ABOVYAN, Armenia (Reuters) - In a factory where diamonds are cut, Anna Osipyan and her two grandchildren found something even more precious after fleeing their homes in the mountainous enclave of Nagorno-Karabakh: shelter from the region’s worst fighting in almost 30 years.
With nearly 200 others, many of them children, Osipyan has camped for a month inside the modern plant on the edge of the Armenian capital, Yerevan. On a tip from a friend, she arrived by car while her younger male relatives stayed behind to fight.
“This is our third war,” said the 56-year-old resident of Stepanakert, the largest city in Nagorno-Karabakh. “We have become used to it.”
Conflict reignited on Sept. 27 in Nagorno-Karabakh, a part of Azerbaijan populated and controlled by ethnic Armenians. Hundreds have been killed and clashes have blown through three ceasefires.
Hours after the first shells hit, privately owned ADM Diamonds sent a bus to evacuate people from the conflict zone. At its factory 20 km (12 miles) from Yerevan, it replaced desks where precious stones are cut with dozens of makeshift beds.
“When there is a war, we can’t talk about profit,” company director Arsen Artashesyan told Reuters in the factory’s backyard. “We’ve turned this into a place where Karabakh refugees will live. Some people here don’t have homes any more.”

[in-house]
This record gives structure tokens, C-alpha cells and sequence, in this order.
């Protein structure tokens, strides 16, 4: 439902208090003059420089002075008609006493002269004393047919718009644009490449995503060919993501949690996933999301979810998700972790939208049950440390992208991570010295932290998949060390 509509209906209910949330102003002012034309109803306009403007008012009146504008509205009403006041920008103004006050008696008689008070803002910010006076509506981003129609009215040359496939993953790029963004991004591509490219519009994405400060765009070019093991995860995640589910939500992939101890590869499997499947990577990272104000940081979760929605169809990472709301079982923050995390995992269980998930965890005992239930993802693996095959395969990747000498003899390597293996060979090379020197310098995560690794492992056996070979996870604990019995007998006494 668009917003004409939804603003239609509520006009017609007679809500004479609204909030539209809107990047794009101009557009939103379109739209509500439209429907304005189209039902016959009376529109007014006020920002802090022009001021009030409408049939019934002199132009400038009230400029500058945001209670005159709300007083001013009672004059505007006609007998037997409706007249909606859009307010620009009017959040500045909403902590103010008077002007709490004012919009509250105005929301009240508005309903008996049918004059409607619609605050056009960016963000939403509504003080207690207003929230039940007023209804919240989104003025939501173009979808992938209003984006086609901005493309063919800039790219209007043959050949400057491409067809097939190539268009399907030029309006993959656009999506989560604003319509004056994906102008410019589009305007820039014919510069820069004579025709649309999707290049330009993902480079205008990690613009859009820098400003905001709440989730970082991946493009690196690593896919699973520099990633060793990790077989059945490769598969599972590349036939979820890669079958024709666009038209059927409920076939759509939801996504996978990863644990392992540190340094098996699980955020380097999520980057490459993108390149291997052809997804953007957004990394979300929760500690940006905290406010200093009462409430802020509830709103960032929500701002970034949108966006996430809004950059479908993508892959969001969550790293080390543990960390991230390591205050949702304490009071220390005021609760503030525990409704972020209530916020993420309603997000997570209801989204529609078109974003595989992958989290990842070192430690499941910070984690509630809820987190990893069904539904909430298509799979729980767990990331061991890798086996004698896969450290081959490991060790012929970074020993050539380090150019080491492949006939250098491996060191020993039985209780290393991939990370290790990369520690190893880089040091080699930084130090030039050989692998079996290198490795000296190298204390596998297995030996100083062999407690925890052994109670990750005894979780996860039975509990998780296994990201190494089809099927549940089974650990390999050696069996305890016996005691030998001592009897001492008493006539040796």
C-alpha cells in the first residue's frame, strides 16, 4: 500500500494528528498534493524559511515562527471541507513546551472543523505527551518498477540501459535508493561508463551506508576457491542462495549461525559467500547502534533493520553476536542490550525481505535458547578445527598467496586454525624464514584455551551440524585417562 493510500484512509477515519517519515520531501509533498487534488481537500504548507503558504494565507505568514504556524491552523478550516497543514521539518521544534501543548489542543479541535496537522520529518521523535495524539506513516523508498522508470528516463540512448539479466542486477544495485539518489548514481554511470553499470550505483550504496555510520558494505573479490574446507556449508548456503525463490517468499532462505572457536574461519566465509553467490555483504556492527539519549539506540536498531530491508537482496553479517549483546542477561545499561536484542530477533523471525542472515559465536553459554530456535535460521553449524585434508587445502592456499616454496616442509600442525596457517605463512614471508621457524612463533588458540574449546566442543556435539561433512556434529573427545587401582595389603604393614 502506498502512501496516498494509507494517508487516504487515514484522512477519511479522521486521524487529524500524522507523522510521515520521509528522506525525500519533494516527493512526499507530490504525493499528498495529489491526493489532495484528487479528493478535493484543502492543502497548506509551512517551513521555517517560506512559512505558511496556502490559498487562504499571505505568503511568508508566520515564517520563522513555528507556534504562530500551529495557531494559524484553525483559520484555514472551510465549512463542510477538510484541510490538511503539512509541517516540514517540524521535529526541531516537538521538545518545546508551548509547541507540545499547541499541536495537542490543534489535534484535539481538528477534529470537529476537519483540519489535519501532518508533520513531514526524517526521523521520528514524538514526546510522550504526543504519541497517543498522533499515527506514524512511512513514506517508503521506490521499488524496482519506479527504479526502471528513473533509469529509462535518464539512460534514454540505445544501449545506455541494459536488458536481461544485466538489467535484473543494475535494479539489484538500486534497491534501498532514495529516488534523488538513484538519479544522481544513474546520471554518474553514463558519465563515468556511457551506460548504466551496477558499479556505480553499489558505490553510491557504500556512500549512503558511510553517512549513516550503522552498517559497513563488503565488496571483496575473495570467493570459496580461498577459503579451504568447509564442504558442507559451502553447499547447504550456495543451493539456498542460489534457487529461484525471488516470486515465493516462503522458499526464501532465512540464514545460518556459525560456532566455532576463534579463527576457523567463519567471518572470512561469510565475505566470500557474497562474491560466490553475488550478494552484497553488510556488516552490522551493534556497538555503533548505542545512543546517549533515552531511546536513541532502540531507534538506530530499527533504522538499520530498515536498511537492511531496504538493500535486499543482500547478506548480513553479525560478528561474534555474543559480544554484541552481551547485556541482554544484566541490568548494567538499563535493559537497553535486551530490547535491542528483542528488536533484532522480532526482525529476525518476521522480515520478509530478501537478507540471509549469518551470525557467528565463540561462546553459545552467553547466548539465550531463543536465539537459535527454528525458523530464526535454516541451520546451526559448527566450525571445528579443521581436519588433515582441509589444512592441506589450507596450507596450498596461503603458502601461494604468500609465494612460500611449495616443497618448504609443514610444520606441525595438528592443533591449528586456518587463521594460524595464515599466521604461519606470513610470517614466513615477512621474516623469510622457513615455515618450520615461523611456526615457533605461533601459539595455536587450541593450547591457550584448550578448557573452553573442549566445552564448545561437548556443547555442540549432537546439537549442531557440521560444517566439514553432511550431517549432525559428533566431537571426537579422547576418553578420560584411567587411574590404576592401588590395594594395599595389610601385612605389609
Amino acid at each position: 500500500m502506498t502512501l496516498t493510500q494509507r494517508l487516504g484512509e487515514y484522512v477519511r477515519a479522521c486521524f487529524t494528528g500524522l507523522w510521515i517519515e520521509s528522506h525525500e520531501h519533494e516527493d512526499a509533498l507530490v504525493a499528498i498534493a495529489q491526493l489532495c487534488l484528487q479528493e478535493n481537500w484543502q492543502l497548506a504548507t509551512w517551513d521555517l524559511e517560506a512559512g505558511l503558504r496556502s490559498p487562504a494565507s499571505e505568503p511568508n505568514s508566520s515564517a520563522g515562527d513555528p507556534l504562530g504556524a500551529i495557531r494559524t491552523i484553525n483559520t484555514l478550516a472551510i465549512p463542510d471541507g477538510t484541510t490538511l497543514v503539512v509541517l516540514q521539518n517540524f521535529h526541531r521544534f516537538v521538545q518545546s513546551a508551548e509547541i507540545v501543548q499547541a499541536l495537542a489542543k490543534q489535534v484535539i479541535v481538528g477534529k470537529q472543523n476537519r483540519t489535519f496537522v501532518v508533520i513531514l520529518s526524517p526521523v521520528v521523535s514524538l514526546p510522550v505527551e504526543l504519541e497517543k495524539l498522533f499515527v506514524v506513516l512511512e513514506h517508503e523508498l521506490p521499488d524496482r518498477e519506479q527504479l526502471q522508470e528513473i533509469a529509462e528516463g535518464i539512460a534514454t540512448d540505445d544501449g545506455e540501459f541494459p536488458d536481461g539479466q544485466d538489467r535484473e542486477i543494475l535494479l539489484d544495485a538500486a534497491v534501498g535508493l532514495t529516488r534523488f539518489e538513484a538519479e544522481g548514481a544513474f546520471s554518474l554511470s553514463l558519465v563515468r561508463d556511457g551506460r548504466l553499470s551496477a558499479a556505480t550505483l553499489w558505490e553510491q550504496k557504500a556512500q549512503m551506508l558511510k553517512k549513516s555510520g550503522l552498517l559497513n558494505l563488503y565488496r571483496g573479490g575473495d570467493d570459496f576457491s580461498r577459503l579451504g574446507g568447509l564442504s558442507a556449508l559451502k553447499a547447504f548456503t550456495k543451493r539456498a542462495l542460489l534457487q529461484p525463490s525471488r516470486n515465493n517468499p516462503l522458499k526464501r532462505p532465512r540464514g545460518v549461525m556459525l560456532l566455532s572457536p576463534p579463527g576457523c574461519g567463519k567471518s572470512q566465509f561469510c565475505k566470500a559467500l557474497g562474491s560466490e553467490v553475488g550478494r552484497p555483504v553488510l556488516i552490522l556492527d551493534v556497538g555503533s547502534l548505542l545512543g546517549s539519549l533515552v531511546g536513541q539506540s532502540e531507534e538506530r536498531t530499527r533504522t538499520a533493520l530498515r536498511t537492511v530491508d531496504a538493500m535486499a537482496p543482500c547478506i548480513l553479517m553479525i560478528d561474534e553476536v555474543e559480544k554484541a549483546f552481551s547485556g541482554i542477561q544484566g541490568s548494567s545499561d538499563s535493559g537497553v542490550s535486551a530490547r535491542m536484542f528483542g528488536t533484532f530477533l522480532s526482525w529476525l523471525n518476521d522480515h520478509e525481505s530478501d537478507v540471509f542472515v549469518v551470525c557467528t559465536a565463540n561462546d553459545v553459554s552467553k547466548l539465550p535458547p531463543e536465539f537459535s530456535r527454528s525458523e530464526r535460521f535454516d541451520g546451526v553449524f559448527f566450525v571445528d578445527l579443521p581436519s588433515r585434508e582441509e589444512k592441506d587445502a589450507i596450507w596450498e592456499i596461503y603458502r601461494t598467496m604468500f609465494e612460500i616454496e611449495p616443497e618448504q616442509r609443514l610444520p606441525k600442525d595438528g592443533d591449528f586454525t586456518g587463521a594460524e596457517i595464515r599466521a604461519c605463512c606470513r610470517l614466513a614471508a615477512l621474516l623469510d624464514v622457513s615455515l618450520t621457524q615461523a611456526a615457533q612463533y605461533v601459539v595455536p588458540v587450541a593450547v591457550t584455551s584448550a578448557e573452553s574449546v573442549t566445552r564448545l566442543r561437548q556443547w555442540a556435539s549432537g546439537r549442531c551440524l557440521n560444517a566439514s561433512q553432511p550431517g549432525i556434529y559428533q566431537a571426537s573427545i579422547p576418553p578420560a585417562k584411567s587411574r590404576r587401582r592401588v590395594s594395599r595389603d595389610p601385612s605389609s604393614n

Diamond-cutting is a major industry in Armenia. ADM generates about $35-40 million in annual sales and its factory in the town of Abovyan, opened three years ago and powered in part by solar panels on its roof, is the largest in the country.
Artashesyan said the company, which postponed an expansion into sapphires, rubies and topaz to make room for the refugees, would consider launching another, smaller factory inside Nagorno-Karabakh after the war. To this end, he said, it would soon begin training some of the refugees in cutting gemstones.
Armenians regard Nagorno-Karabakh as part of their historic homeland while Azeris consider the region to be illegally occupied land that must be returned to their control. About 30,000 people were killed in the 1991-94 war.
Osipyan’s husband was among the dead, killed, she said, by an Azeri shell in 1994. Before leaving Stepanakert, she hid for two days in her basement as the city once more came under fire.
“It would protect us from shrapnel, more or less, but if the house had been hit directly, it would have been over,” she said.
In the diamond factory, she sleeps in the same bed as her granddaughter, 17, and 11-year-old grandson. Her daughter, the children’s mother, isn’t with them - she was taken to hospital after contracting COVID-19 shortly after leaving home.
Reporting by Maria Tsvetkova and Nvard Hovhannisyan; Editing by Robin Paxton and Janet Lawrence
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